- A condition associated with an increased risk for developing allergic reactions (atopic disease).. Research suggests that taking Lactobacillus might prevent the development of atopic disease, but only certain Lactobacillus strains seem to reduce the risk. A specific strain of Lactobacillus rhamnosus, Lactobacillus GG (Culturelle), taken by mouth 2-4 weeks before delivery and continued for the first three to six months of breast-feeding seems to prevent atopic disease (asthma, allergic rhinitis, and eczema) in infants with a family history of this condition. But other strains do not seem to have the same effect.
- Treating vaginal infections caused by bacteria (bacterial vaginosis). Clinical research shows certain strains of Lactobacillus might help treat bacterial vaginosis when applied inside the vagina. Researchers have found Lactobacillus acidophilus suppositories (Vivag, Pharma Vinci A/S, Denmark) and vaginal tablets (Gynoflor, Medinova, Switzerland) may be effective. Researchers have also found that vaginal capsules containing Lactobacillus gasseri and Lactobacillus rhamnosus (EcoVag Vaginal Capsules, Bifodan A/S, Denmark) can lengthen the time between infections. Eating yogurt containing Lactobacillus acidophilus might prevent these infections from occurring again.
- Preventing diarrhea due to cancer treatment (chemotherapy). A chemotherapy drug called 5-fluorouracil can cause severe diarrhea and other gastrointestinal (GI) side effects. There is some evidence that patients with cancer of the colon or rectum have less severe diarrhea, less stomach discomfort, shorter hospital care, and require fewer chemotherapy dose reductions due to GI side effects when they take a particular strain of Lactobacillus rhamnosus, Lactobacillus GG (Culturelle).
- Diarrhea. Giving a specific strain of Lactobacillus rhamnosus, Lactobacillus GG (Culturelle) to infants and children 1 to 36 months old when they are admitted to the hospital seems to reduce the risk developing diarrhea. Also, Lactobacillus GG can reduce the risk of diarrhea from all causes in undernourished children. But Lactobacillus GG does not seem to reduce how long otherwise healthy children experience diarrhea, suggesting that it might help prevent but not treat diarrhea. Some research suggests that consuming a specific product containing Lactobacillus casei (DanActive, Dannon) might help prevent diarrhea in children. But other research shows no preventative effect. A specific product containing Lactobacillus reuteri (BioGaia drops, BioGaia AB, Sweden) seems to help reduce the duration of diarrhea in children hospitalized with diarrhea.
- Helicobacter pylori (H pylori) infection. Research suggests that taking Lactobacillus can help treat stomach ulcers caused by H. pylori when taken along with "triple therapy" that consists of clarithromycin, amoxicillin, and a proton-pump inhibitor. It does not seem to help treat the infection when taken alone, with only an antibiotic, with other "triple therapies", or with "quadruple therapy" that includes bismuth.
- High cholesterol. Eating yogurt or taking capsules containing the Lactobacillus strain L. reuteri NCIMB 30242 (Cardioviva, Micropharma Limited) seems to reduce low-density lipoprotein (LDL or "bad") cholesterol by about 9% to 12% in adults with high cholesterol. Also, taking Lactobacillus plantarum also seems to reduce total cholesterol levels by 14% in adults with high cholesterol. But Lactobacillus does not seem to improve high-density lipoprotein (HDL or "good") cholesterol or triglycerides.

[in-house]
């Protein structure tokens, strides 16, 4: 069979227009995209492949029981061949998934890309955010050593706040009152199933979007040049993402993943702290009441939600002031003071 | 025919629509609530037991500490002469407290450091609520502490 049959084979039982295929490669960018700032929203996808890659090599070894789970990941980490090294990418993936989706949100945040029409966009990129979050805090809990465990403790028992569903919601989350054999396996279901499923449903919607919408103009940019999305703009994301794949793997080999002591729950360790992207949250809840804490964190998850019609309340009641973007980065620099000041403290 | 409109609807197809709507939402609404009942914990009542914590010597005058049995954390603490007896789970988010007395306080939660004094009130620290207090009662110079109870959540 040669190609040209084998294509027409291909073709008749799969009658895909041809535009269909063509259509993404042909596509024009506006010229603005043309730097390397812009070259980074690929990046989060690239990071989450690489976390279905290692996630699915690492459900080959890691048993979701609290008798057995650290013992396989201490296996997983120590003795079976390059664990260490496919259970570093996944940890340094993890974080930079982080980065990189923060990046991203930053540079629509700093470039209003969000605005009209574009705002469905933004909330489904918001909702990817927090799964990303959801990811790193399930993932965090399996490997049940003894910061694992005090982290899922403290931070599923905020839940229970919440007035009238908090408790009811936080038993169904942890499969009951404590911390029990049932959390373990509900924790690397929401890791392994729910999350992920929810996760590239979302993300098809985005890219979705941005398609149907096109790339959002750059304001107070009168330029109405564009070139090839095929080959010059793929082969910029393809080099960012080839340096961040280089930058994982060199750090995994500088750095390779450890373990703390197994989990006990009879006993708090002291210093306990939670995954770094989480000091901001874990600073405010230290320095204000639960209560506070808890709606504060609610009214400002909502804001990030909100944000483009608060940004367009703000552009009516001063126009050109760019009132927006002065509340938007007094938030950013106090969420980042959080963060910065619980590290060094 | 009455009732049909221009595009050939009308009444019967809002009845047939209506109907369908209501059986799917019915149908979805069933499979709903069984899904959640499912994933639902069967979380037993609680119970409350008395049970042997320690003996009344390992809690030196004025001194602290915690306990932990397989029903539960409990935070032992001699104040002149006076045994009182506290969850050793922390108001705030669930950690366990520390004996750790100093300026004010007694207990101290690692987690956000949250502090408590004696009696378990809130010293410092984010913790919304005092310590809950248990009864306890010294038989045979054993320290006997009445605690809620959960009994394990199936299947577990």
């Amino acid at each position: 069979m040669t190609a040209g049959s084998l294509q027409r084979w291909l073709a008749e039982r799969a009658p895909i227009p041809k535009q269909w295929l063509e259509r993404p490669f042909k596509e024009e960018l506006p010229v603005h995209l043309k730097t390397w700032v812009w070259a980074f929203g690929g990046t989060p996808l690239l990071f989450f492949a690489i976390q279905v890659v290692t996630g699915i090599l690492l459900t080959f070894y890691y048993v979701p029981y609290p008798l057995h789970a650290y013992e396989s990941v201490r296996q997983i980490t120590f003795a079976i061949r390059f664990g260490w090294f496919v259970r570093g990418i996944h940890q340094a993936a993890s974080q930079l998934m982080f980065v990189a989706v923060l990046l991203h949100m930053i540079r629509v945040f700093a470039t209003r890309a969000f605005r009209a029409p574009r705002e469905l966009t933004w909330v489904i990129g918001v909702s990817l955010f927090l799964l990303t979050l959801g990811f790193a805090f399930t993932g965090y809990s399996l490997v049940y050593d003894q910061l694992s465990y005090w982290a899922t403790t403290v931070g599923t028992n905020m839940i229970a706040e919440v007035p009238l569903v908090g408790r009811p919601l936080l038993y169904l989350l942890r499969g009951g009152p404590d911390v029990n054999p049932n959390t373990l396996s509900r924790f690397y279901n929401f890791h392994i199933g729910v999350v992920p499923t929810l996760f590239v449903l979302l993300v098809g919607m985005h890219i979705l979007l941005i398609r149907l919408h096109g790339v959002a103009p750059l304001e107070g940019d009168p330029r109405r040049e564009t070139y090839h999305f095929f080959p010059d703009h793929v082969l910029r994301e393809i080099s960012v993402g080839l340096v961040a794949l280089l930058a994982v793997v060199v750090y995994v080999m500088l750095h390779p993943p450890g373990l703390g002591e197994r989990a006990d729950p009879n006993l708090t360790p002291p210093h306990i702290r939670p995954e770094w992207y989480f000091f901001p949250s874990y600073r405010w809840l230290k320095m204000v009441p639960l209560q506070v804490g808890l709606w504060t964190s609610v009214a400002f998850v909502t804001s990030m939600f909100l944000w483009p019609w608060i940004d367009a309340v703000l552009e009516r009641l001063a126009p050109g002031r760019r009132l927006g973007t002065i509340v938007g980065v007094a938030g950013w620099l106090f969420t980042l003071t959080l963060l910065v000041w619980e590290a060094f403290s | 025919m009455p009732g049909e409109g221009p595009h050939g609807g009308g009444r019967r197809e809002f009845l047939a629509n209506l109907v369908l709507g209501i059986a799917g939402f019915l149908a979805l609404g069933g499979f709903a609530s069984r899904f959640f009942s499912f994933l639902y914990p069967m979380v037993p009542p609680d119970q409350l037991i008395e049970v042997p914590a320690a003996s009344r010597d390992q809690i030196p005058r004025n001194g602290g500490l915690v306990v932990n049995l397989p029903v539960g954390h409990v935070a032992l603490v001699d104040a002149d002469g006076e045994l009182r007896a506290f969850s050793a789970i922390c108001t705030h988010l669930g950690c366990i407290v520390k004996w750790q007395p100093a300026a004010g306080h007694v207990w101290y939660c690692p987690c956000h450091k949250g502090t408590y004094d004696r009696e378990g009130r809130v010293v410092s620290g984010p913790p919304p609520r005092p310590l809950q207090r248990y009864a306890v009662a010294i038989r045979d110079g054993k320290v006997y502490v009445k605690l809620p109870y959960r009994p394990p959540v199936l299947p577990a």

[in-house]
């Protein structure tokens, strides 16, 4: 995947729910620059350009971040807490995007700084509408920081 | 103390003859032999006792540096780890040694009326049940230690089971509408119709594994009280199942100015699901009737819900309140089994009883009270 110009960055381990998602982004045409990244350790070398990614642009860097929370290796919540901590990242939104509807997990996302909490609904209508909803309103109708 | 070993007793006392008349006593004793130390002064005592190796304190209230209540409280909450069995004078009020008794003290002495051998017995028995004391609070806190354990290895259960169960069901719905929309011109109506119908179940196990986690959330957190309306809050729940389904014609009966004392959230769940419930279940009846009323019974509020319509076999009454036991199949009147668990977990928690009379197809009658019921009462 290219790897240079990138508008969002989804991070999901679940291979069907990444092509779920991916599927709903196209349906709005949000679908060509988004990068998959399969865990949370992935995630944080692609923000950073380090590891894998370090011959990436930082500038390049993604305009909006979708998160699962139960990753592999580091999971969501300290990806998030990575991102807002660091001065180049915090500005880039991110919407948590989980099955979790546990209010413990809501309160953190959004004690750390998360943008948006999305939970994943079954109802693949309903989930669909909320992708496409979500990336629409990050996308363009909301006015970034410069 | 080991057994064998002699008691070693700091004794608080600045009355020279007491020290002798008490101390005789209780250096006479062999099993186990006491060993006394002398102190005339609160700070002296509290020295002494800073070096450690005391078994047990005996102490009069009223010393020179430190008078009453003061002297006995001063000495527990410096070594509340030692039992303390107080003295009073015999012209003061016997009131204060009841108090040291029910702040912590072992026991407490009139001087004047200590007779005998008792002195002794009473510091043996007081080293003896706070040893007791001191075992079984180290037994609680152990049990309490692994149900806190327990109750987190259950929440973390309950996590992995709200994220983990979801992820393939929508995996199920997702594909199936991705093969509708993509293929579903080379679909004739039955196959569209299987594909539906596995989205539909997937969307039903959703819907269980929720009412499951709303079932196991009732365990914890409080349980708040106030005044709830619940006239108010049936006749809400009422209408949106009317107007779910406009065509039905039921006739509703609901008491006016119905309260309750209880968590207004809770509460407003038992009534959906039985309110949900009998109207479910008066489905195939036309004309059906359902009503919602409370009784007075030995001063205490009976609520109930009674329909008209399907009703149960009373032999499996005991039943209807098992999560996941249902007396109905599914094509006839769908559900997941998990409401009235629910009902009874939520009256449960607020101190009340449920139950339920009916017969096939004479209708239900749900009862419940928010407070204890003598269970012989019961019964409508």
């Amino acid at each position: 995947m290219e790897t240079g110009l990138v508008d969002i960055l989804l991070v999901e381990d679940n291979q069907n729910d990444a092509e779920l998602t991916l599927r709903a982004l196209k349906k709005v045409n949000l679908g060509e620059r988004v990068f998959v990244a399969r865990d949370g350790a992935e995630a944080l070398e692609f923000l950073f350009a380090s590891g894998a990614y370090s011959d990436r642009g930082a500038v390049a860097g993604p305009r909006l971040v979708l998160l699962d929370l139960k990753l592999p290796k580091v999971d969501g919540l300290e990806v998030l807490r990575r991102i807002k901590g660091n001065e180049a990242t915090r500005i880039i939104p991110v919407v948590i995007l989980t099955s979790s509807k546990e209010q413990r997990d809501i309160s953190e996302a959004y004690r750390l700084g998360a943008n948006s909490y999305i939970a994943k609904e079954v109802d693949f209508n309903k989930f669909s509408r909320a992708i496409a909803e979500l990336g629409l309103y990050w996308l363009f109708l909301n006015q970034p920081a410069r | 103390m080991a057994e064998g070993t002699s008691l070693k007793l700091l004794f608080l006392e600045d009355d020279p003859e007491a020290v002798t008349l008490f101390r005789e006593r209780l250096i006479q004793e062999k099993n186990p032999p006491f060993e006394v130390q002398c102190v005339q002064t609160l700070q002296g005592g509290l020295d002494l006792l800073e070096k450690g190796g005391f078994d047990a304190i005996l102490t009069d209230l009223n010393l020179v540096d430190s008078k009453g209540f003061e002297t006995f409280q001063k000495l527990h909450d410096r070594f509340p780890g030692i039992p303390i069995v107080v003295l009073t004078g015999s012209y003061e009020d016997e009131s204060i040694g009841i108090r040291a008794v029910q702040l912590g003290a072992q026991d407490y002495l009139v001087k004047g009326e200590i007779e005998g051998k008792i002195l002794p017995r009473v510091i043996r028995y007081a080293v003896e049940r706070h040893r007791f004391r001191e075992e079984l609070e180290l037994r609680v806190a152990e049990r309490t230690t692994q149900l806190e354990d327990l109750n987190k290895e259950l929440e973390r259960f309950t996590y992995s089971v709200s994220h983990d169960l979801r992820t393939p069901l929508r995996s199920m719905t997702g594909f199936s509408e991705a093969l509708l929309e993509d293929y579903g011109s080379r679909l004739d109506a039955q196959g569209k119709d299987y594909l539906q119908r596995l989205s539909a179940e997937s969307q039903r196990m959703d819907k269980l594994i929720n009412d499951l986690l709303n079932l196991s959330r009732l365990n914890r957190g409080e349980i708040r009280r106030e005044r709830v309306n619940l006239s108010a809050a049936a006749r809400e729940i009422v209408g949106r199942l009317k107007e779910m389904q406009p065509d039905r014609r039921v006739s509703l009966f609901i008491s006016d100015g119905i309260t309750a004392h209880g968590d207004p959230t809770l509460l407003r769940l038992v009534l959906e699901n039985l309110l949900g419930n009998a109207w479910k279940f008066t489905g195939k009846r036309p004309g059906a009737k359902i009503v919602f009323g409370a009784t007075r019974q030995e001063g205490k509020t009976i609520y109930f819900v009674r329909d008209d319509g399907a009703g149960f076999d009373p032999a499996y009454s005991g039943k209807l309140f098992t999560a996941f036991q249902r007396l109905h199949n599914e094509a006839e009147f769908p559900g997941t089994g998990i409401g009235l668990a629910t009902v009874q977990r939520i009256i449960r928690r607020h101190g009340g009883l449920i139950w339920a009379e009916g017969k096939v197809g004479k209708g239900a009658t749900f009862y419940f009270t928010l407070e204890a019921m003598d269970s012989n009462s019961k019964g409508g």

- Colic in babies. Taking a specific Lactobacillus reuteri product (Probiotic Drops, BioGaia AB) 100 million CFUs once daily for 21-28 days reduces daily crying time in nursing infants. Some research suggests that taking this Lactobacillus reuteri product seems to be more effective than using the drug simethicone. But a more recent study suggests that it does not reduce crying. It's possible that infants in the recent study had more severe colic than those in the earlier research.
- Treating irritable bowel syndrome (IBS). Research shows that Lactobacillus acidophilus can improve symptoms of IBS such as bloating and stomach pain. Lactobacillus plantarum 299v might also improve symptoms, but some conflicting results exists. Lactobacillus GG, Lactobacillus salivarius, and a combination of Lactobacillus paracasei, Lactobacillus acidophilus, and Bifidobacterium Bb12 don't seem to work.
- Inflamed mouth sores from cancer treatment (oral mucositis).Research suggests that taking lozenges containing Lactobacillus brevis from the first day of radiation/chemotherapy treatment until one week after reduces the number of patients who develop severe mouth sores.
- Inflammation of an artificial rectum surgically created in people with inflammatory bowel disease (pouchitis).Taking Lactobacillus by mouth seems to help treat pouchitis, a complication of surgery for ulcerative colitis. Taking a specific formulation of Lactobacillus, Bifidobacterium, and Streptococcus (VSL#3) for one year seems to maintain remission in 85% of people with this condition. Taking a different formulation containing two Lactobacillus species and Bifidobacterum for 9 months seems to reduce pouchitis severity.
- Lung infections. Children ages 1 to 6 years who attend daycare centers seem to get fewer and less severe lung infections when given milk containing Lactobacillus GG or a specific combination product containing both Lactobacillus acidophilus and Bifidobacterium (HOWARU Protect).
- Rheumatoid arthritis (RA). Research shows that taking a specific strain of Lactobacillus casei for 8 weeks reduces tender and swollen joints in women with rheumatoid arthritis.